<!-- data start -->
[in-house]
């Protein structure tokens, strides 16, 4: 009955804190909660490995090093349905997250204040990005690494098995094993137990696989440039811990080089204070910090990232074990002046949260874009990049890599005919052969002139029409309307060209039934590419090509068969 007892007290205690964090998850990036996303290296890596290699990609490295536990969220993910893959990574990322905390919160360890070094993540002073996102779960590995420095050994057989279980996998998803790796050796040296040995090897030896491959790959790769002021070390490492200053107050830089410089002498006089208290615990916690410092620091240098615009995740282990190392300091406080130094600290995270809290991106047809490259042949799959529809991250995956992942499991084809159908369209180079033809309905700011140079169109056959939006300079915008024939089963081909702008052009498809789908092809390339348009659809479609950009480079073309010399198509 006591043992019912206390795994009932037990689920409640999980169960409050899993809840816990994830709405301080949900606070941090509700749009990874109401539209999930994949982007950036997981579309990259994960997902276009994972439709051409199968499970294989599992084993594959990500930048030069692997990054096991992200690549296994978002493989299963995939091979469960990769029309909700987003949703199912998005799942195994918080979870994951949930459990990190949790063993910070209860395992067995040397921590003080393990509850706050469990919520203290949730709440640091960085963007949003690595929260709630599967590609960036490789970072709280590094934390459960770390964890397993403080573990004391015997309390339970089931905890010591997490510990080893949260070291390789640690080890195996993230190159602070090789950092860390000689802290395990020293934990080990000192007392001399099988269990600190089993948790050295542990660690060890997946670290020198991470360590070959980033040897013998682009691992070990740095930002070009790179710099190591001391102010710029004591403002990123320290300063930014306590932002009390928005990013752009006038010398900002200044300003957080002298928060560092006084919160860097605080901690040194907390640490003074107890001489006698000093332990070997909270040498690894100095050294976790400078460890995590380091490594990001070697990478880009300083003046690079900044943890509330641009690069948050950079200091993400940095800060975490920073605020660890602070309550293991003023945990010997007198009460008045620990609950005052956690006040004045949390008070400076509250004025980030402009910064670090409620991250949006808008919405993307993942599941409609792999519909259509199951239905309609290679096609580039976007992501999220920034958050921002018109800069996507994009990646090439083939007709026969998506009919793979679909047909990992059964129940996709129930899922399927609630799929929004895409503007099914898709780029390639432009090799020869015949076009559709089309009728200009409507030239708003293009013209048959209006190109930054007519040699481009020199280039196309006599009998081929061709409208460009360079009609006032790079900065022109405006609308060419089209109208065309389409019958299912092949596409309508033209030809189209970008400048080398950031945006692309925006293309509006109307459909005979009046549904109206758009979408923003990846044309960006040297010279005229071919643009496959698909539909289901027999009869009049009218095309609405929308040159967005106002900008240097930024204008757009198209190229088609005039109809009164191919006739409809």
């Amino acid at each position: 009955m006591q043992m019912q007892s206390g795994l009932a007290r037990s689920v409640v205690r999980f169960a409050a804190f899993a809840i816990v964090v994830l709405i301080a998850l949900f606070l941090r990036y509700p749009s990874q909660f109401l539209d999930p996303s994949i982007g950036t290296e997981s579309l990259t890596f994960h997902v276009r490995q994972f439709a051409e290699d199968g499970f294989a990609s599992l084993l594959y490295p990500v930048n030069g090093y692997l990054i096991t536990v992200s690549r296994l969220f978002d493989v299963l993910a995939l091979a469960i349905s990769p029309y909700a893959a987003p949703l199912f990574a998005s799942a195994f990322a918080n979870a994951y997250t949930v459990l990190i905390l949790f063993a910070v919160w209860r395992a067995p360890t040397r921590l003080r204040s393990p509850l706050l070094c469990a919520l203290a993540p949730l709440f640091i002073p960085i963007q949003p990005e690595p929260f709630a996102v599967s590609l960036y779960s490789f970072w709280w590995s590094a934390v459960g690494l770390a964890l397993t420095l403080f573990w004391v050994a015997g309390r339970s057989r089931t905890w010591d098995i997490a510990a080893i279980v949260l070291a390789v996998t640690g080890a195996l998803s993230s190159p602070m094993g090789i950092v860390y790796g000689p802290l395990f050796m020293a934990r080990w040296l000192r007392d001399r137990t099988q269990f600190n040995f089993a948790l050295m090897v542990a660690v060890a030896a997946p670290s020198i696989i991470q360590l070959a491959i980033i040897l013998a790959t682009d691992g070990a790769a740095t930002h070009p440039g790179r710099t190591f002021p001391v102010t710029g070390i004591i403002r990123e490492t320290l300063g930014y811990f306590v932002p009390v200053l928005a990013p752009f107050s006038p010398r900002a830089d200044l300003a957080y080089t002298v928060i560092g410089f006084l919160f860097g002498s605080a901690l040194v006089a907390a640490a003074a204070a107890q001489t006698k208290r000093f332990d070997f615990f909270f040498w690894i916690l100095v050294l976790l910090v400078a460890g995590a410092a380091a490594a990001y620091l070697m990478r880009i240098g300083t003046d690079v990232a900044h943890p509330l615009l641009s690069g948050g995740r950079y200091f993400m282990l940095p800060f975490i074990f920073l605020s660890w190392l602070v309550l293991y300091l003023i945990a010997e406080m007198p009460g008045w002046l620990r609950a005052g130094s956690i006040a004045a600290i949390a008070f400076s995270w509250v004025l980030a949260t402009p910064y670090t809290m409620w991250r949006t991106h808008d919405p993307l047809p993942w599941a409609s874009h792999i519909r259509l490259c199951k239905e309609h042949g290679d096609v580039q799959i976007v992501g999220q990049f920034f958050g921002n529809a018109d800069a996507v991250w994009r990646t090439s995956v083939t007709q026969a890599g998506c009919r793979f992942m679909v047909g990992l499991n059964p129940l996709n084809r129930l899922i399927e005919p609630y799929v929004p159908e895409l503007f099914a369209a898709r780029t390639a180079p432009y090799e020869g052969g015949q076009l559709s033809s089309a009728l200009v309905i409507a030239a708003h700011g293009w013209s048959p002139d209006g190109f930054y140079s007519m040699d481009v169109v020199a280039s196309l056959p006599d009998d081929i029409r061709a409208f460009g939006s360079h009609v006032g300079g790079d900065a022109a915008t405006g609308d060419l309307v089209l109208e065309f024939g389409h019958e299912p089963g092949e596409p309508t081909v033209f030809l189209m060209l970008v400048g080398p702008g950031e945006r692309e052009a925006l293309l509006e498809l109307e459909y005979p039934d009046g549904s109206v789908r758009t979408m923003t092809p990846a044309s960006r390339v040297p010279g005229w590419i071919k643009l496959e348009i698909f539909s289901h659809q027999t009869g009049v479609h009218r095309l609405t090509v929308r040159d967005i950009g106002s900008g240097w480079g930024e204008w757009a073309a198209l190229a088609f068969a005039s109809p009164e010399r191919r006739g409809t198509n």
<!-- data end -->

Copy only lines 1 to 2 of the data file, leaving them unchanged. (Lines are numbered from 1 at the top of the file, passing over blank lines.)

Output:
[in-house]
């Protein structure tokens, strides 16, 4: 009955804190909660490995090093349905997250204040990005690494098995094993137990696989440039811990080089204070910090990232074990002046949260874009990049890599005919052969002139029409309307060209039934590419090509068969 007892007290205690964090998850990036996303290296890596290699990609490295536990969220993910893959990574990322905390919160360890070094993540002073996102779960590995420095050994057989279980996998998803790796050796040296040995090897030896491959790959790769002021070390490492200053107050830089410089002498006089208290615990916690410092620091240098615009995740282990190392300091406080130094600290995270809290991106047809490259042949799959529809991250995956992942499991084809159908369209180079033809309905700011140079169109056959939006300079915008024939089963081909702008052009498809789908092809390339348009659809479609950009480079073309010399198509 006591043992019912206390795994009932037990689920409640999980169960409050899993809840816990994830709405301080949900606070941090509700749009990874109401539209999930994949982007950036997981579309990259994960997902276009994972439709051409199968499970294989599992084993594959990500930048030069692997990054096991992200690549296994978002493989299963995939091979469960990769029309909700987003949703199912998005799942195994918080979870994951949930459990990190949790063993910070209860395992067995040397921590003080393990509850706050469990919520203290949730709440640091960085963007949003690595929260709630599967590609960036490789970072709280590094934390459960770390964890397993403080573990004391015997309390339970089931905890010591997490510990080893949260070291390789640690080890195996993230190159602070090789950092860390000689802290395990020293934990080990000192007392001399099988269990600190089993948790050295542990660690060890997946670290020198991470360590070959980033040897013998682009691992070990740095930002070009790179710099190591001391102010710029004591403002990123320290300063930014306590932002009390928005990013752009006038010398900002200044300003957080002298928060560092006084919160860097605080901690040194907390640490003074107890001489006698000093332990070997909270040498690894100095050294976790400078460890995590380091490594990001070697990478880009300083003046690079900044943890509330641009690069948050950079200091993400940095800060975490920073605020660890602070309550293991003023945990010997007198009460008045620990609950005052956690006040004045949390008070400076509250004025980030402009910064670090409620991250949006808008919405993307993942599941409609792999519909259509199951239905309609290679096609580039976007992501999220920034958050921002018109800069996507994009990646090439083939007709026969998506009919793979679909047909990992059964129940996709129930899922399927609630799929929004895409503007099914898709780029390639432009090799020869015949076009559709089309009728200009409507030239708003293009013209048959209006190109930054007519040699481009020199280039196309006599009998081929061709409208460009360079009609006032790079900065022109405006609308060419089209109208065309389409019958299912092949596409309508033209030809189209970008400048080398950031945006692309925006293309509006109307459909005979009046549904109206758009979408923003990846044309960006040297010279005229071919643009496959698909539909289901027999009869009049009218095309609405929308040159967005106002900008240097930024204008757009198209190229088609005039109809009164191919006739409809």